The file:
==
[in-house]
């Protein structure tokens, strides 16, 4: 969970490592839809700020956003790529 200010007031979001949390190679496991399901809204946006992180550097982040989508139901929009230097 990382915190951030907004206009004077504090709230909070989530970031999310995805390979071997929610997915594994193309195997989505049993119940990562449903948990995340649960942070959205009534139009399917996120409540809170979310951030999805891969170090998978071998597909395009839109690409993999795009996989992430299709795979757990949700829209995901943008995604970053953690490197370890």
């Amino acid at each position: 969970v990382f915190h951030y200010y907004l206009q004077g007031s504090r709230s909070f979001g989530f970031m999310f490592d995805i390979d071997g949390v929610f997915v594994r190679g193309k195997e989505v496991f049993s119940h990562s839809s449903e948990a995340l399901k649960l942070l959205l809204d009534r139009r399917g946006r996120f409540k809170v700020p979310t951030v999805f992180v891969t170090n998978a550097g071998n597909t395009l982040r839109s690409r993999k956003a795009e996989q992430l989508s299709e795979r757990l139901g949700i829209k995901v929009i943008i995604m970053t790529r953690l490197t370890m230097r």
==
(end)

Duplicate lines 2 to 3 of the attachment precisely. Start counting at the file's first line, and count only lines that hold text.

């Protein structure tokens, strides 16, 4: 969970490592839809700020956003790529 200010007031979001949390190679496991399901809204946006992180550097982040989508139901929009230097 990382915190951030907004206009004077504090709230909070989530970031999310995805390979071997929610997915594994193309195997989505049993119940990562449903948990995340649960942070959205009534139009399917996120409540809170979310951030999805891969170090998978071998597909395009839109690409993999795009996989992430299709795979757990949700829209995901943008995604970053953690490197370890």
């Amino acid at each position: 969970v990382f915190h951030y200010y907004l206009q004077g007031s504090r709230s909070f979001g989530f970031m999310f490592d995805i390979d071997g949390v929610f997915v594994r190679g193309k195997e989505v496991f049993s119940h990562s839809s449903e948990a995340l399901k649960l942070l959205l809204d009534r139009r399917g946006r996120f409540k809170v700020p979310t951030v999805f992180v891969t170090n998978a550097g071998n597909t395009l982040r839109s690409r993999k956003a795009e996989q992430l989508s299709e795979r757990l139901g949700i829209k995901v929009i943008i995604m970053t790529r953690l490197t370890m230097r």